How to make part-time work, work for you

Whether you’re looking for a more family-friendly way to get back into the workforce, more time for study, or you’re simply craving more flexible working hours, part-time work can be a great solution. A recent study by SEEK found that the main reason people go part-time is for work-life balance (30%) followed by study (16%) and raising or looking after children (13%). Regardless of your reason, transitioning to a four-day work week or less can be rewarding - but it needs to be done with care. Here are some tips on how to work part time in a way that works for you and your workplace.

Negotiate with your employer

The key is anticipating the needs of your boss and the business, says Emma Whalan, HR Manager for SEEK Learning.

“Think about the challenges that moving to part-time might create for your manager and colleagues. For example, who would look after your customers, or how will you stay across actions from meetings held during your proposed time away? Pre-empt the challenges and have a solution prepared. Make it easy for your manager to say yes!”

Whalan recommends writing a detailed proposal and leaving it with your manager after you speak to them about it. Consider it from their perspective, and plan for a logical and business-focused conversation. This means having “a realistic time frame between your request and a start date – to plan, communicate and set yourself up for success”, Whalan explains.

Additionally, “be open to having a trial period and be prepared for it not to work, and plan what you might do if it doesn’t work,” says Whalan.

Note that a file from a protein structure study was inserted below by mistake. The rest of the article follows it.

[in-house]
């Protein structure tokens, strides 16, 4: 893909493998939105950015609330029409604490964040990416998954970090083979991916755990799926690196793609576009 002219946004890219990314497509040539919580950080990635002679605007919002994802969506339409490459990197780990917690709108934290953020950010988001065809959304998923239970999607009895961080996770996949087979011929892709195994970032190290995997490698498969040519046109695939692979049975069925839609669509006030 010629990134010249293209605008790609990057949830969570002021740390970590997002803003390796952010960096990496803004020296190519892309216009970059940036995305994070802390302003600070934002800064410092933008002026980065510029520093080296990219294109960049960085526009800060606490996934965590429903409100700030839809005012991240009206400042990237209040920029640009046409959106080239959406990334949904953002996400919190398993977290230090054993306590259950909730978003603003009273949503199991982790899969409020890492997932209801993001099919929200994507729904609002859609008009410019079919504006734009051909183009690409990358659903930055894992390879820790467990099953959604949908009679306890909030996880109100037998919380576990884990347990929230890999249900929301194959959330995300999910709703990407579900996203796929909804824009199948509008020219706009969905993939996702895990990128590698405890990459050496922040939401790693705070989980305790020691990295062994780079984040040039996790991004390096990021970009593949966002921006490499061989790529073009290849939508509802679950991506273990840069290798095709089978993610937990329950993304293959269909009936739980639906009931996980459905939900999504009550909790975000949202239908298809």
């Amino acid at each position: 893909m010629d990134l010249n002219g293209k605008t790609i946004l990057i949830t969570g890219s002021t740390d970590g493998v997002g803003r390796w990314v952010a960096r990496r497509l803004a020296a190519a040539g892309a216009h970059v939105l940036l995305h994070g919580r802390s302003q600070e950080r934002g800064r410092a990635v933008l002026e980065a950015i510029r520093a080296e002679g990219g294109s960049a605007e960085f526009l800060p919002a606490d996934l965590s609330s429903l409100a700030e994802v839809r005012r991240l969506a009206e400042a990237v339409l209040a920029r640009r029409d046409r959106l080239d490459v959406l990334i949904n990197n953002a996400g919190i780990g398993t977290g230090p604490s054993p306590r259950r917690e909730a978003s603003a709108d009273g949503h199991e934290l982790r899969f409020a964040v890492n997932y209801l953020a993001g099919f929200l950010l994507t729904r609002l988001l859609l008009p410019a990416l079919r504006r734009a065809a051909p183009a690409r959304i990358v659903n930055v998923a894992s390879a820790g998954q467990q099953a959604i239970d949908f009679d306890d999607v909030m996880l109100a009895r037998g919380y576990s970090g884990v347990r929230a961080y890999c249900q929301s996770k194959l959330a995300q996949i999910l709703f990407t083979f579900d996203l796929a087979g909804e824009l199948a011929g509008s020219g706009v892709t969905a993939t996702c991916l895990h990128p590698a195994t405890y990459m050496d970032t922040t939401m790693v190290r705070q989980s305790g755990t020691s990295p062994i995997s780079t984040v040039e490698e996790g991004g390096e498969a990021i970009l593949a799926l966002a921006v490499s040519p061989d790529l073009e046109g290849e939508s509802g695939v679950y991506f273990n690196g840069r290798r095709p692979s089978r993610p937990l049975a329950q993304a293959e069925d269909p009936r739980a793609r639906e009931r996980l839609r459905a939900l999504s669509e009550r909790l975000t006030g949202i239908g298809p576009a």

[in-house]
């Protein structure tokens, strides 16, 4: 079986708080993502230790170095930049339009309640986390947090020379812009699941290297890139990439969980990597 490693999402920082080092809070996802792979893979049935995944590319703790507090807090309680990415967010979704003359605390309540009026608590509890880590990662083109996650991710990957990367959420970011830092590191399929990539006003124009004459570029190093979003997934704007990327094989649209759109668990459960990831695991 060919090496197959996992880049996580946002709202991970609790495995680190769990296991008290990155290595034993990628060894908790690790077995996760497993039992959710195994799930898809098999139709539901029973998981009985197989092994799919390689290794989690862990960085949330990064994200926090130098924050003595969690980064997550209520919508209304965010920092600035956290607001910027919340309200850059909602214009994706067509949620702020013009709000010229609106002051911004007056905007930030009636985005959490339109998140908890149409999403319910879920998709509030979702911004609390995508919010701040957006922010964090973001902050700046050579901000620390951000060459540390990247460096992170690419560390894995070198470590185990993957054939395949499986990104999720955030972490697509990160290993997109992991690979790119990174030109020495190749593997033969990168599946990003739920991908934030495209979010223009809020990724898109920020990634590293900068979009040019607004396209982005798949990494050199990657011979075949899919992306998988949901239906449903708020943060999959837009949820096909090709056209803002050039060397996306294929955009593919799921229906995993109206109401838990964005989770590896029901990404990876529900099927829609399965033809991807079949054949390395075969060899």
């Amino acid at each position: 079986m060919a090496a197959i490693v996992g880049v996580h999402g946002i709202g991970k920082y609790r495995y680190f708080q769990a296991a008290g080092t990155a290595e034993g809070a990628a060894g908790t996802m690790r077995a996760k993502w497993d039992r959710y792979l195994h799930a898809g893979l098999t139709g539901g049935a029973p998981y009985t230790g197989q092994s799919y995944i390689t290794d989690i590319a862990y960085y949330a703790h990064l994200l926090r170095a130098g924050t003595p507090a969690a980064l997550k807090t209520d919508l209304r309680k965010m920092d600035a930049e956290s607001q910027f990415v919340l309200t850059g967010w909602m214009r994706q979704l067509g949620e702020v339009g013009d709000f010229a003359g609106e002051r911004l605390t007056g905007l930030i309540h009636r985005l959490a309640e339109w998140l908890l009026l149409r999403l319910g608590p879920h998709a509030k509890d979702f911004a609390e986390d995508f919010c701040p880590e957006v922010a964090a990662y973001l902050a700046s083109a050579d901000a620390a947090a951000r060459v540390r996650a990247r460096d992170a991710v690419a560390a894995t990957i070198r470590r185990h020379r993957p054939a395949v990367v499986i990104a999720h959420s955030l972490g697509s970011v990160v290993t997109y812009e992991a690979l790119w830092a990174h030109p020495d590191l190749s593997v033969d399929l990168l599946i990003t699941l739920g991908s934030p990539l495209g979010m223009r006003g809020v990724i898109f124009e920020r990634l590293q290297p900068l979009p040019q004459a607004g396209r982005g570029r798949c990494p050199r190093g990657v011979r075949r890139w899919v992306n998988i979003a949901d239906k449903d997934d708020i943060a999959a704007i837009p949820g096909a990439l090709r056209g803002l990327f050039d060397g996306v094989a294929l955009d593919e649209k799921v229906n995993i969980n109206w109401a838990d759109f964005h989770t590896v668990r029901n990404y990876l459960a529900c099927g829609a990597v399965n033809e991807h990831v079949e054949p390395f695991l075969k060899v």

lady working on laptop from home or office

Set yourself up for success

Once your boss has given the green light, ensure your workmates understand your new work arrangements, as well as what processes have been put in place to ensure the impact is as minimal as possible. As Whalan says, “make sure your team have the skills and knowledge they need to operate independently and confidently.”

It’s also worth setting boundaries early to avoid uncomfortable situations later. “Consider appointing a backup who has your contact details and agree with them what an emergency is,” says Whalan. “Sometimes it’s easier to take a quick call on your day off and fix something rather than wait until you get back to the office.”

Finally, be patient while everyone adjusts, says Whalan. “It may not be smooth sailing from day one. Make sure you are giving (and taking) feedback from those around you, and acknowledge when your team supports you.”

Stay tuned in to those around you

SEEK’s survey also revealed some common misconceptions around part-time work. Ever heard that working part-time can be career-limiting, that part-time workers are disconnected culturally, or that they’re a burden to their co-workers? Well, it’s important to remember that these things are only true if you make them so. Most part-time workers - just like their full-time colleagues - make huge contributions to their teams and their part-time absence quickly becomes normal.

Whalan recommends being mindful of potential misconceptions, particularly in the early stages of transition. “Seek feedback from those around you, and check in to make sure any small issues are picked up early.” Also, maintain and build relationships with your co-workers by participating in team events, and keep engaged by sharing ideas and improvement suggestions.

And if you feel there may be an issue? “Speak up, even if it’s not your natural style. Make sure you’re heard and seen – in meetings, on projects,” says Whalan. But above all else, do great work, and no one can fault you regardless of whether you're full-time, part-time, or somewhere in between.

Source: Independent research conducted by Survey Sampling International (SSI) on behalf of SEEK, March 2016. Interviewing 4800 Australians annually with data being weighted to be nationally representative of age, gender, location, employment status and income (based on ABS).